I ran two games! I was the GM both times, I was mostly amused and my player was mostly frustrated. I would say most issues in the game were based on the social context as opposed to the rules text.
Eeyore! is a player that can really be into the fiddly bits of a game, sometimes to the exclusion of any meaningful color. He's really into burning wheel and can enjoy using the Fight! rules without a lot of color added to it. I think he tends to become more focused on the fiddly bits when frustration or competition becomes a part of the game, which tends to lead to the color being pushed into the background.
But when that doesn't happen, he's usually a generator of some really cool color and we get along super well.
Sean (me) is a person who's really, really into color. Like I was all 'fuck yeah' when the whole 'color first' discussions broke out. One of my favorite bits of the AW game I'm running was when one of my players was like 'And my brainer girl has a penis'. I tend to have a love/hate relationship with fiddly bits. I think the play I run into that is most unsatisfying to me is when the color fades out and people are just sort of pushing a long a mechanical procedure, which happens sometimes when I am low on energy on other players get fixated on some fiddly bits.
I kind of felt the game was doomed from the start, because I really wasn't in the mood to wig myself out. I just saw Blindness the other night, and while I enjoyed the film a lot, I also felt myself very satiated on being wigged out. During the before game set up, I thought 'What would wig myself out?' And I thought 'Rape camp'. And 'What do I not want to talk about right now?' 'Rape camp'. So instead I thought of vague and spooky-i-guess but not really scary stuff about junkies and mutilation and a birthday cake!
This game felt pretty solid to me, if not particularly inspired. One of the big mistakes I made was that the player digged in the rooms a couple of time, and I was thinking 'he's looking for the solution' and I said 'There isn't any Shadowgate* bullshit going on, for your information.' When what I should have been thinking of would have been 'These are opportunities to Reveal new Evidence! That's the best kind of Shadowgate bullshit imaginable and it should be happening.'
The player went back and forth between two rooms, trying to interact with the ghost, so there wasn't a whole lot of momentum towards escape, and eventually the ghost was all 'you need barbed wire eyes. For your health.' and he busted, end of game.
It clocked in at 27 minutes.
I ran the game with the same ghosts and thematic set up as the first game, since I didn't really explore them very much in the first game.
The game ran for an hour, but notably the second half was after fudging a death result. (The player was very frustrated, really wanted to see more of the game, I was down) For this reason you might consider the second half of the game not particularly applicable for playtesting purposes. This very moment the part you that is interested in receiving feedback for the rules as you've-written-them might be slapping your forehead going 'Fucking roleplayers.'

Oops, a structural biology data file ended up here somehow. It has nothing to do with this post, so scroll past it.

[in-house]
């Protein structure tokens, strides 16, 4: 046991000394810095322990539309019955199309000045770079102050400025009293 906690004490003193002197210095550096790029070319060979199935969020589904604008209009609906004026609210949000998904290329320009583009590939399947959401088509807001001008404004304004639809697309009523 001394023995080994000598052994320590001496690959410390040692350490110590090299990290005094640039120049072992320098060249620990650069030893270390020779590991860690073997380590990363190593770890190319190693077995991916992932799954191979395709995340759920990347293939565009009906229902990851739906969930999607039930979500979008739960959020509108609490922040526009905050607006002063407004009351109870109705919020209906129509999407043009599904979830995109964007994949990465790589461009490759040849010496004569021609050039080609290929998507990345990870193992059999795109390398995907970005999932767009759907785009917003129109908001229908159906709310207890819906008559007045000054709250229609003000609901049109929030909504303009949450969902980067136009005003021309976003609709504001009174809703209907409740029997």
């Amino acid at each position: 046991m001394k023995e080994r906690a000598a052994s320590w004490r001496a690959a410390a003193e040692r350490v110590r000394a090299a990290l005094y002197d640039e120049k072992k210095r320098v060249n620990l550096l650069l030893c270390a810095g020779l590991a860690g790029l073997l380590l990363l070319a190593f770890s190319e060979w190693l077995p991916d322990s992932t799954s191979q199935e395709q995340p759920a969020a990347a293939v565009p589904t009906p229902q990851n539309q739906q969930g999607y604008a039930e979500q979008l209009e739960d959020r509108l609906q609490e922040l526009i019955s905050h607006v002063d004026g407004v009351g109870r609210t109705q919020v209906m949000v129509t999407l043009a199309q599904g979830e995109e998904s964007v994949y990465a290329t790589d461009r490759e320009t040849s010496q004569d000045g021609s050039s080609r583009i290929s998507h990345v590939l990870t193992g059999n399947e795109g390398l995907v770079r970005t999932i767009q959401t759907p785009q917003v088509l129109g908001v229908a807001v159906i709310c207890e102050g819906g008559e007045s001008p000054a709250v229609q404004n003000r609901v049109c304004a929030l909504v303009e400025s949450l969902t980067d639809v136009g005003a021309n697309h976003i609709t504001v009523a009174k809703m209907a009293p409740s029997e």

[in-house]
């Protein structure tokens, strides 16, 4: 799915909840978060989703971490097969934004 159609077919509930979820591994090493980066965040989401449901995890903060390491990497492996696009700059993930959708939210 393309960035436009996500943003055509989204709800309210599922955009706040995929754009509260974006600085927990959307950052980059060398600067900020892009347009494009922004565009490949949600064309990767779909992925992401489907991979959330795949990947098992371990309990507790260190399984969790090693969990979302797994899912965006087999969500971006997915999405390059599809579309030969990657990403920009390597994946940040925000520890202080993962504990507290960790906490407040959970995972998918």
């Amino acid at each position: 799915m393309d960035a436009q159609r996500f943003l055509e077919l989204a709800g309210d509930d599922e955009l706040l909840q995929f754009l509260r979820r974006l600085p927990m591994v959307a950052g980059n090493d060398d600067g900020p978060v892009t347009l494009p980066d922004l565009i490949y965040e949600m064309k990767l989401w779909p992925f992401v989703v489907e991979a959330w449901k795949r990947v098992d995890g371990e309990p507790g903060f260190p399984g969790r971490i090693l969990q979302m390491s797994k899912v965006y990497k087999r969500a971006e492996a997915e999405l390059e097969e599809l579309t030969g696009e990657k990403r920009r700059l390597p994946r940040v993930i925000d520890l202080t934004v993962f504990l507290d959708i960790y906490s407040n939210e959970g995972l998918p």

Toward the second half, color kind of faded from the fiction, and the game was basically "Spooky tortured thing tries to stab you" "I run", as the player became mostly invested in pursuing a narrowly-defined strategy and I mostly ran out of creative juice.
Eeyore described himself as frustrated. Occasinially 'RAR fuck this' frustrated, but mostly tolerable 'frickin' Boardwalk with motels' frustrated. It was the sort of expierience that afterward, he really wanted me to run it for other people, in a sort of 'I want to see them suffer as I have' sort of way.
Issues in both games
I hardly followed the 'Reveal new evidence of violence' directions past the initial room, even though it happened on the fiction a couple of times, and moreso had plenty of good opportunities to happen on the fiction. I was more concerned with the other rules of the game. This is too bad because I think it provided a nice creative springboard at the start.
We were confused about 'Tell the GM X personal information', whether it meant the player or the character. We played it player the first time, and character the second time. (Player was more interesting)
There were a small handful of instances where I'd flip 3 of my pages without having to say anything, and I thought 'this is a lot of flipping and not a lot of engaging with the other player'
Conversely, there were some pages (10?) Were there were a fuck lot of things that could be happening, and caused me to reread a couple of times to check whether one of those things could be happening.
Towards my future involvement with the game
I would definitely like to look more into it. I'm thinking of trying to run it with my brother next week when I'm feeling more hungry for the wigs, and hopefully playing it with somebody.
I think the game could be a really nice date game, in a similar slot as watching horror movies together. I think its better than Breaking the Ice etc etc in that regard because its less consciously about romance.
* Shadowgate is a point and click puzzle game that epitomizes the 'look around in crates until something kills you or you find the dongle' design of some heavily prepped rpgs. But at the same time, it had some particularly invocative examples of presenting-evidence-of-violence.